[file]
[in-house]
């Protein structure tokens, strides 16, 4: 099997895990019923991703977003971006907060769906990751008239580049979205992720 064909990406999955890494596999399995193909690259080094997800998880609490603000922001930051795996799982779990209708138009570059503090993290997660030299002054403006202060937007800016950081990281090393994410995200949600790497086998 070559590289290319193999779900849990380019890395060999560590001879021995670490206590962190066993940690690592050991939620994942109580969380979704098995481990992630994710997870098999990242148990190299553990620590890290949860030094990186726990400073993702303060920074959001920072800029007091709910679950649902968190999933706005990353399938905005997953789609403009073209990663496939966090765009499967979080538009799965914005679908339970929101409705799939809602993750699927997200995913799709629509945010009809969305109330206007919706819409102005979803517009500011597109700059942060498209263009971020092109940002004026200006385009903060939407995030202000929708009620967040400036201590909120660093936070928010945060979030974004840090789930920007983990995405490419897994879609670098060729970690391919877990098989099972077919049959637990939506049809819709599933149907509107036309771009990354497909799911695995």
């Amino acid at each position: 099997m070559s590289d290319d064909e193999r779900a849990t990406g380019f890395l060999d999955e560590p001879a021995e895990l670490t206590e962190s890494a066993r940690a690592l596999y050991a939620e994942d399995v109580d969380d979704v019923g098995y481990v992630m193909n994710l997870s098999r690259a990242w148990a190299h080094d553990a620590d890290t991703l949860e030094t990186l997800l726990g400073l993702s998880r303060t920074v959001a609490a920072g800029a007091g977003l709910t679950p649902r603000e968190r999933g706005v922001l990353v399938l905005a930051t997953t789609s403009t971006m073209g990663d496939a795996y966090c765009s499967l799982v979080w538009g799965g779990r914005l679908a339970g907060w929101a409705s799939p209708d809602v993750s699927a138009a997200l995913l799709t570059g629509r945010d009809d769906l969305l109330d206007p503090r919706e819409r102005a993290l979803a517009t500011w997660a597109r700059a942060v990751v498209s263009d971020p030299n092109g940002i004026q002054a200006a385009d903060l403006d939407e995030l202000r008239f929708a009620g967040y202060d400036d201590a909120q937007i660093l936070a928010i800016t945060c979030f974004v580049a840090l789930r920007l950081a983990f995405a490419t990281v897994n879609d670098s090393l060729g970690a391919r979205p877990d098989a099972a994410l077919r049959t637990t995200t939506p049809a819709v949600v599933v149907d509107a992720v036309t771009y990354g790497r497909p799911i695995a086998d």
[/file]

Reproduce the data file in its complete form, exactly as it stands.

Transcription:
[in-house]
């Protein structure tokens, strides 16, 4: 099997895990019923991703977003971006907060769906990751008239580049979205992720 064909990406999955890494596999399995193909690259080094997800998880609490603000922001930051795996799982779990209708138009570059503090993290997660030299002054403006202060937007800016950081990281090393994410995200949600790497086998 070559590289290319193999779900849990380019890395060999560590001879021995670490206590962190066993940690690592050991939620994942109580969380979704098995481990992630994710997870098999990242148990190299553990620590890290949860030094990186726990400073993702303060920074959001920072800029007091709910679950649902968190999933706005990353399938905005997953789609403009073209990663496939966090765009499967979080538009799965914005679908339970929101409705799939809602993750699927997200995913799709629509945010009809969305109330206007919706819409102005979803517009500011597109700059942060498209263009971020092109940002004026200006385009903060939407995030202000929708009620967040400036201590909120660093936070928010945060979030974004840090789930920007983990995405490419897994879609670098060729970690391919877990098989099972077919049959637990939506049809819709599933149907509107036309771009990354497909799911695995």
């Amino acid at each position: 099997m070559s590289d290319d064909e193999r779900a849990t990406g380019f890395l060999d999955e560590p001879a021995e895990l670490t206590e962190s890494a066993r940690a690592l596999y050991a939620e994942d399995v109580d969380d979704v019923g098995y481990v992630m193909n994710l997870s098999r690259a990242w148990a190299h080094d553990a620590d890290t991703l949860e030094t990186l997800l726990g400073l993702s998880r303060t920074v959001a609490a920072g800029a007091g977003l709910t679950p649902r603000e968190r999933g706005v922001l990353v399938l905005a930051t997953t789609s403009t971006m073209g990663d496939a795996y966090c765009s499967l799982v979080w538009g799965g779990r914005l679908a339970g907060w929101a409705s799939p209708d809602v993750s699927a138009a997200l995913l799709t570059g629509r945010d009809d769906l969305l109330d206007p503090r919706e819409r102005a993290l979803a517009t500011w997660a597109r700059a942060v990751v498209s263009d971020p030299n092109g940002i004026q002054a200006a385009d903060l403006d939407e995030l202000r008239f929708a009620g967040y202060d400036d201590a909120q937007i660093l936070a928010i800016t945060c979030f974004v580049a840090l789930r920007l950081a983990f995405a490419t990281v897994n879609d670098s090393l060729g970690a391919r979205p877990d098989a099972a994410l077919r049959t637990t995200t939506p049809a819709v949600v599933v149907d509107a992720v036309t771009y990354g790497r497909p799911i695995a086998d």